In conclusion, many different surgical techniques have been described in the literature that have the ability to eliminate periodontal pockets. Patient compliance, practitioner experience, and case selection continue to be important factors in determining which surgical technique will work best.
1. Schluger S. Osseous resection—A basic principle in periodontal surgery. Read for the Section on Periodontia at the American Dental Association. Chicago, IL. September 1948. Oral Surg, Oral Med, Oral Pathol. 1949;2(3):316-325. doi:10.1016/0030-4220(49)90363-1dzzufbafuffbbfzbewsxczscsdbzre.
2. Barkann L. Conservative surgical technique for the eradication of a pyorrhea pocket. J Am Dent Assoc. 1939;26(1):61-68.
3. Beube FE. Interdental tissue resection: An experimental study of a surgical technique which aids in repair of the periodontal tissues to their original contour and function. Oral Surg, Oral Med, Oral Pathol. 1947;33:497-504.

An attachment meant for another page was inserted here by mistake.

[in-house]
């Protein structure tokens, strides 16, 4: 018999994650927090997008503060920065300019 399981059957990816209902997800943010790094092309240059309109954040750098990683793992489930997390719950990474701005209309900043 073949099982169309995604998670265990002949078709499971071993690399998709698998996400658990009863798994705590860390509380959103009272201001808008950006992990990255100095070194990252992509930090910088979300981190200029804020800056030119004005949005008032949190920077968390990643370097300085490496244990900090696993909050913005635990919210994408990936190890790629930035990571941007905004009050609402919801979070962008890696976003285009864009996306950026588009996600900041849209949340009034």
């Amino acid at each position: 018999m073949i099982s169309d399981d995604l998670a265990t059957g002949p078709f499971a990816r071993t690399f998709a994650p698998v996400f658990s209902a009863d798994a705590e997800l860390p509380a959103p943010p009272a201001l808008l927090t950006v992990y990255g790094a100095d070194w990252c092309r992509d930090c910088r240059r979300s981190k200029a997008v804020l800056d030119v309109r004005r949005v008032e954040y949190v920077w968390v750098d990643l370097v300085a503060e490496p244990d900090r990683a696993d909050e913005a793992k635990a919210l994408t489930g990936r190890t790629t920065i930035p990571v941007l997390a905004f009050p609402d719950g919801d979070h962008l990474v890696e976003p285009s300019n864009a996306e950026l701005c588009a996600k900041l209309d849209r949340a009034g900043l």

4. Ochsenbein C, Bohannan HM. The palatal approach to osseous surgery. J Periodontol. 1963;34(1):60-68.
5. Goldman HM, Cohen DW. Periodontia. 4th ed. St. Louis, MO: C. V. Mosby Co.; 1957:195.
6. Donnenfeld OW, Hoag PM, Weissman DP. A clinical study on the effects of osteoplasty. J Periodontol. 1970;41(3):131-141. doi:10.1902/jop.19188.8.131.52.
James Ramos, DMD, graduated from the University of Puerto Rico School of Dental Medicine in 2014. After two years at Montefiore Hospital, where he did his general practice residency, he dedicated the last three years to specializing in periodontology at Stony Brook University School of Dental Medicine and is looking forward to being in private practice limited to periodontics and implantology. Dr. Ramos is a member of the American Academy of Periodontology, the American Dental Association, and the Northeast Society of Periodontology. You may contact him at email@example.com.
Scott Froum, DDS, a graduate of the State University of New York, Stony Brook School of Dental Medicine, is a periodontist in private practice at 1110 2nd Avenue, Suite 305, New York City, New York. He is the editorial director of Perio-Implant Advisory and serves on the editorial advisory board of Dental Economics. Dr. Froum, a diplomate of the American Board of Periodontology, is a clinical associate professor at SUNY Stony Brook School of Dental Medicine in the Department of Periodontology. He serves on the board of editorial consultants for the Academy of Osseointegration's Academy News. Contact him through his website at drscottfroum.com or (212) 751-8530.